5 Mar, 12 | by BMJ Group
The woman in front of me in the clinic looked worried. Her child, a small creature, was struggling to resist efforts to measure his weight. She was worried about him and his safety in their war-torn home city of Mogadishu, Somalia. While waiting, we talked about her conflict related experiences of the past 25 years. She described a long list of events, each of which would qualify for the label “potentially traumatic” in western settings. She did not suffer from any symptoms related to trauma, anxiety, or depression. I wondered: what events are traumatising in Mogadishu? Are there different criteria to qualify for the diagnosis of PTSD (post-traumatic stress disorder)? Does it even exist in these settings?
There is common agreement on the priority setting and focus of mental health interventions in humanitarian emergencies, which is described in the IASC guidelines. A recent consensus based agenda for mental health and psychosocial research priorities in humanitarian settings largely focused on generating practical knowledge for immediate benefit to programmes. Debates on the cross-cultural relevance of western mental health diagnoses based on DSM IV criteria (such as PTSD) were considered less important. This largely academic debate did not result in substantial progress in service accessibility, best practice in interventions, or knowledge about mental suffering in different cultures. The last thing I want to do is to restart this unproductive discussion. Nevertheless, to deprioritise it has risks.
Not only culture, but context is important. My work with Médecins Sans Frontières brings me into contexts devastated by acute, ongoing, or very recent mass violence or natural disaster. Often I experience how difficult it is to capture the suffering of affected populations in frameworks developed in peaceful contexts; even when these have been developed within the same culture. Working in areas of immediate disaster or acute violence may require a different approach.
Research in contexts of ongoing violence is difficult and dangerous and most mental health research is executed in non-conflict or post-conflict settings. Research in the direct aftermath of natural disasters, ongoing conflict, acute humanitarian crisis (even up to 4 years after a conflict has ended), is rare. The findings from peaceful or post-conflict areas have commonly been generalized and used in areas of acute, ongoing violence. Do we fully realize the scope of this potential generalisation error?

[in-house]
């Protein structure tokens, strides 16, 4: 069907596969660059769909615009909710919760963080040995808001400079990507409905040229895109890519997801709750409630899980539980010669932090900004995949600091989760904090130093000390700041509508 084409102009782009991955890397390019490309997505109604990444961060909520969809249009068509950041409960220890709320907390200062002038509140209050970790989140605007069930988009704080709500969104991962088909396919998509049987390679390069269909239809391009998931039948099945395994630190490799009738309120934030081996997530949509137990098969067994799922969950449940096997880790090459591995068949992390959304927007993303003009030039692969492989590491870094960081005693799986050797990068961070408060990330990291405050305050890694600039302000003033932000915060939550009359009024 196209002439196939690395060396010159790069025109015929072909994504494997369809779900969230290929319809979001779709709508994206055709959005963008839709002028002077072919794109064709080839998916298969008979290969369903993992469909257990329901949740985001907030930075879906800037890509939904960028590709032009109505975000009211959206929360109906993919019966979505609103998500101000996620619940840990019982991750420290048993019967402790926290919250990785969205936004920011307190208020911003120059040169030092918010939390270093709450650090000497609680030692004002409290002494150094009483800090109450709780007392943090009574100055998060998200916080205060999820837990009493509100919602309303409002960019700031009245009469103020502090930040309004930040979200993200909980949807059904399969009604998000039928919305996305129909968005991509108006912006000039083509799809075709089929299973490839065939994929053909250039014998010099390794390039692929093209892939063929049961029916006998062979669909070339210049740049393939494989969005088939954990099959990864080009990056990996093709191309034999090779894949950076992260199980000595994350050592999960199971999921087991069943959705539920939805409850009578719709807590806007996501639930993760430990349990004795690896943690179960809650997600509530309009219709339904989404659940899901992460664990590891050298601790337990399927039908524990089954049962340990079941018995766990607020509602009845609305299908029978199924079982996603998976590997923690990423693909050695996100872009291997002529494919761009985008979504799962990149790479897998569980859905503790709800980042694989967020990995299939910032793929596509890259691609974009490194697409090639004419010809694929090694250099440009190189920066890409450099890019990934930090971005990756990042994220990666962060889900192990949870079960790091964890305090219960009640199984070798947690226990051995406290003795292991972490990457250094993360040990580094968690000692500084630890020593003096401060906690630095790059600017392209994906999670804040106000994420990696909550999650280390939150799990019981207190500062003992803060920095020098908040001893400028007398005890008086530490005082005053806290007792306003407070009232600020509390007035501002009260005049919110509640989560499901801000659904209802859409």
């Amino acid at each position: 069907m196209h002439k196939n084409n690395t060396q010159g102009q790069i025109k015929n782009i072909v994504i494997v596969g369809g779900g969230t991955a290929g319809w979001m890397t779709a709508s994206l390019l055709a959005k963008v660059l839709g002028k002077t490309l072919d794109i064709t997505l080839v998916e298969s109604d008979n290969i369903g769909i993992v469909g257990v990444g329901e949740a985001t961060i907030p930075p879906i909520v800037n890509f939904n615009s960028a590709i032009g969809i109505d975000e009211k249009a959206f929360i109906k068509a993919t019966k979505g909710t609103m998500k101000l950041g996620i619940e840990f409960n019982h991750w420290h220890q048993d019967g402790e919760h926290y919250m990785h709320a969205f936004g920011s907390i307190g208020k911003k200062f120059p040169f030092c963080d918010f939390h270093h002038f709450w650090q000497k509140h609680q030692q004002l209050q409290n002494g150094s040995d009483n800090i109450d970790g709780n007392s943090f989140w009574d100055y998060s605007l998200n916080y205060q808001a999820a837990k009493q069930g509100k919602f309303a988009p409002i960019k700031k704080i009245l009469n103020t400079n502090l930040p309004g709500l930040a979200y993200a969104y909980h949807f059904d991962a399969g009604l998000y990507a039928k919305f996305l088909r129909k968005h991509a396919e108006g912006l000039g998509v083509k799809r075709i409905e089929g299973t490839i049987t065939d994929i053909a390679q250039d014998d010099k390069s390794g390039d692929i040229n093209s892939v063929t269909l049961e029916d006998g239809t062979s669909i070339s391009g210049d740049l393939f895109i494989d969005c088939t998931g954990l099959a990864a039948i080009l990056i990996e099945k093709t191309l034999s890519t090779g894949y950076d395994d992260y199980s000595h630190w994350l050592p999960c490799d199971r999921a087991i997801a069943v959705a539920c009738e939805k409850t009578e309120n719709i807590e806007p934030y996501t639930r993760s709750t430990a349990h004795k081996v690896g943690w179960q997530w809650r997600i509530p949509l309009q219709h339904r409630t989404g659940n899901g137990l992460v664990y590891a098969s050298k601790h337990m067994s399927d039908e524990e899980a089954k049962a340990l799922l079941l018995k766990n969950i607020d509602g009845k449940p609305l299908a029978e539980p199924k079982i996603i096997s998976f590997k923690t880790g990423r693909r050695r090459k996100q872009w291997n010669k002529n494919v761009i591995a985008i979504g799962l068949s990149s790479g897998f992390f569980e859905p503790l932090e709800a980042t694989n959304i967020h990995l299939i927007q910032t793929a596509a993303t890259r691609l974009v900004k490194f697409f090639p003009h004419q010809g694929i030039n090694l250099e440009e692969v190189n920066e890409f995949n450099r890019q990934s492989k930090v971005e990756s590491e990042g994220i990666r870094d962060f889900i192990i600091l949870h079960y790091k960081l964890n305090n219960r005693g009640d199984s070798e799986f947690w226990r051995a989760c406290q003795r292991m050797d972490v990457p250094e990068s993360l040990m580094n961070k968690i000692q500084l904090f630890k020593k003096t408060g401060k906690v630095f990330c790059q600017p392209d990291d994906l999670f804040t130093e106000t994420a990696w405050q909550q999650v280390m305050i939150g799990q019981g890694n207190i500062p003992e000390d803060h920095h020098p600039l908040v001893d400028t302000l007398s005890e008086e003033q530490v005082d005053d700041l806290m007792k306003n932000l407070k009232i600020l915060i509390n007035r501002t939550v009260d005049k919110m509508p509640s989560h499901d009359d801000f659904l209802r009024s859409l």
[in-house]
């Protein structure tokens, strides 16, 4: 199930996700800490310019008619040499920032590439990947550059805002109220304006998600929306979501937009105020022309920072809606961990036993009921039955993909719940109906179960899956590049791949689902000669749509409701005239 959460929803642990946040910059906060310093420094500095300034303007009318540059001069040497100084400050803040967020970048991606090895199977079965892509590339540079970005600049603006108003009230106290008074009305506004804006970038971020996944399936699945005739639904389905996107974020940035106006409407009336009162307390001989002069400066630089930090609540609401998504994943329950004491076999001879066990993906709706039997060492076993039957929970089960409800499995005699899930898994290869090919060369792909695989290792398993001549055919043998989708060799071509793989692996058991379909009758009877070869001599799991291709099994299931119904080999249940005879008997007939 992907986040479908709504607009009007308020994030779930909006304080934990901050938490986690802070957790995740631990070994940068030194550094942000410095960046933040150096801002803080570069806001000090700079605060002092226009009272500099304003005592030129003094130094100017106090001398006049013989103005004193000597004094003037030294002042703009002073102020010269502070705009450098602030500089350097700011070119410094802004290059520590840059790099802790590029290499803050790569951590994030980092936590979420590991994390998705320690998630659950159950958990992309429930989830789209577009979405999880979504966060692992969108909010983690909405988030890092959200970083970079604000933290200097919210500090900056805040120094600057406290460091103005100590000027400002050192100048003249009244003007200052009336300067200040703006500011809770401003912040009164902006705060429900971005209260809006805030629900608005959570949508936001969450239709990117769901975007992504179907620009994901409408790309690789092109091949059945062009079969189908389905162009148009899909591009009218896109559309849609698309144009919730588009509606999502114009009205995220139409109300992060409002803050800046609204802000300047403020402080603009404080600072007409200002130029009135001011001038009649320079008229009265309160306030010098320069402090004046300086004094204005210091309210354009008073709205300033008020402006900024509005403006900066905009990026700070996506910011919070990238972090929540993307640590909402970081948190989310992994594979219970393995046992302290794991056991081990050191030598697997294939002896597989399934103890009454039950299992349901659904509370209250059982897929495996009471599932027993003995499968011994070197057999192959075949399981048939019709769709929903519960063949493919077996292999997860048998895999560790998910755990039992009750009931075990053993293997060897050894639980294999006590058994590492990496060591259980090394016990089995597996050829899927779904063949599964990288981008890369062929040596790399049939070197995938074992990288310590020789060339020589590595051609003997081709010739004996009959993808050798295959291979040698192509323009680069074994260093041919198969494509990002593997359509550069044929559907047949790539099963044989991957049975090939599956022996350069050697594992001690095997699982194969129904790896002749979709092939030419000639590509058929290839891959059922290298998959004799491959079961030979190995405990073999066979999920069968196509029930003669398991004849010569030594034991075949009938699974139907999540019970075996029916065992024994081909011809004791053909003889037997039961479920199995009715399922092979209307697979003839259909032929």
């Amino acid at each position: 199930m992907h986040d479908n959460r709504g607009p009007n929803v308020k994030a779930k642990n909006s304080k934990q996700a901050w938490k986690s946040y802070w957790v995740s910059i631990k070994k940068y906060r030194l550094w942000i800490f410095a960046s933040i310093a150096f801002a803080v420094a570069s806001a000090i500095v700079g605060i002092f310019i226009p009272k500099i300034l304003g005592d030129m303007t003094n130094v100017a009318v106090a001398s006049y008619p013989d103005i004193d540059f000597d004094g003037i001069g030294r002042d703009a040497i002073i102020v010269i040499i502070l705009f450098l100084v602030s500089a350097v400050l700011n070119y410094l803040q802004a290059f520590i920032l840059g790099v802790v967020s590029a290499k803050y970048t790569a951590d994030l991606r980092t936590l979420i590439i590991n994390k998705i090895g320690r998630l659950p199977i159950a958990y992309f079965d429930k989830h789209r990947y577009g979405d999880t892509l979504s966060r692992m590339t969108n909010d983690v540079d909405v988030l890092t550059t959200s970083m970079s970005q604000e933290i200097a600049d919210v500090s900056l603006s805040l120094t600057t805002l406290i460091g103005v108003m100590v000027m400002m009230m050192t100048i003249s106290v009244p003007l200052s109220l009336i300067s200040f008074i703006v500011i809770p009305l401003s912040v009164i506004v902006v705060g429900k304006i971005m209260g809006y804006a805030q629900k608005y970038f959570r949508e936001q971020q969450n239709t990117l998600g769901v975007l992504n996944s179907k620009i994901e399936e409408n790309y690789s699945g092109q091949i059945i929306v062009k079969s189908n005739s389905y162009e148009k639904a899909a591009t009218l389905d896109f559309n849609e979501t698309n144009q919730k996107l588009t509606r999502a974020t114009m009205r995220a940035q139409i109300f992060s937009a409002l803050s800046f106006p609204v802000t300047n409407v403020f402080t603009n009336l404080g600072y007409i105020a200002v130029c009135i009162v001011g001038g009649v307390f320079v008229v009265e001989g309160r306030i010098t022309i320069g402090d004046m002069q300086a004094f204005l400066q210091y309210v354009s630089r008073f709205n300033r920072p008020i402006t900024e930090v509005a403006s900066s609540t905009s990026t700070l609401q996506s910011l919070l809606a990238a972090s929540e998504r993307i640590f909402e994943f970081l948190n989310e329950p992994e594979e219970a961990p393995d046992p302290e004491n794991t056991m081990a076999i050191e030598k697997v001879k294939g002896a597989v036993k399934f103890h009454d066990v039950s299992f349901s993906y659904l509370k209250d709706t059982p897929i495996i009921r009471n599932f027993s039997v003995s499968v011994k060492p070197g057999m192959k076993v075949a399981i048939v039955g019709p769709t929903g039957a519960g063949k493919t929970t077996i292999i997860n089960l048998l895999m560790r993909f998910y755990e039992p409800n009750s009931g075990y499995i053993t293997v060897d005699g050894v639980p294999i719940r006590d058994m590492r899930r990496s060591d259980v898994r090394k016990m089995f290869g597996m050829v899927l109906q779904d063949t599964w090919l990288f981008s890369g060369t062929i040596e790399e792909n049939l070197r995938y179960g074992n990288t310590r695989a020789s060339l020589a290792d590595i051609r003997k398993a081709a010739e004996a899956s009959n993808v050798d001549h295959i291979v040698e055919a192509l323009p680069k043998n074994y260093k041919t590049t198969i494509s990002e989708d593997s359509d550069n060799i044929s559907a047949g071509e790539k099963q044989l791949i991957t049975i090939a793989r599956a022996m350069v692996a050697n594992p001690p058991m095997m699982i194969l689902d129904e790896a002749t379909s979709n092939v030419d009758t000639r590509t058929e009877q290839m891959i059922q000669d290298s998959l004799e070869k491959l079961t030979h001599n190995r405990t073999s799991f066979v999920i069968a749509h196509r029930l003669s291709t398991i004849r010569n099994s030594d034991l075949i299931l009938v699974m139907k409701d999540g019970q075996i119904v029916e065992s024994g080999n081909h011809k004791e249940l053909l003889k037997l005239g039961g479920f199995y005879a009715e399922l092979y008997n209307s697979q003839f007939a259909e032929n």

For survivors there is a difference in the experience and labelling of anxiety after a natural disaster and during an ongoing conflict, and similarly between their perception of anxiety during and after war. I was confronted with this when I assessed psychosocial mental health needs in Mogadishu. Like the mother I met with her child, nearly all our clinic attendants reported a series of extreme confrontations with violence. However, only half those interviewed could describe a particularly upsetting event. Horwitz and Wakefield suggested that people living in areas of violence only perceive and report violent events as traumatising when they are out of proportion to the context. Our recently published research in Mogadishu confirms this.
Our data also suggest that simplified indicators such as ‘being able to describe a particularly upsetting event’ may suffice in time-limited assessments for psychosocial or mental health vulnerability in highly unpredictable, insecure and resource-poor situations of mass violence. Using a more neutral indicator instead of a mental health diagnosis such as PTSD avoids the stigma of a psychiatric diagnosis and the cross-cultural validity constraints of these labels. After more than a decade of pursuing controversial DSM-related indicators, it might be time for a more pragmatic approach that focuses on vulnerability rather than diagnosis.
To distinguish indicators of mental health vulnerability in areas of acute, ongoing violence from indicators used in other contexts also has implications for how these interventions are evaluated. A redefinition from clinical, diagnostic criteria to other indicators of success is necessary. This would relieve both practitioners and mental health researchers from difficulties that arise when a strict DSM approach is followed in these settings. And more importantly it would provide a simple method to identify and focus on the current psychosocial needs of the most vulnerable people whose daily lives are affected by conflict.
Kaz de Jong, Mental Health Specialist, Médecins Sans Frontières, Amsterdam, Netherlands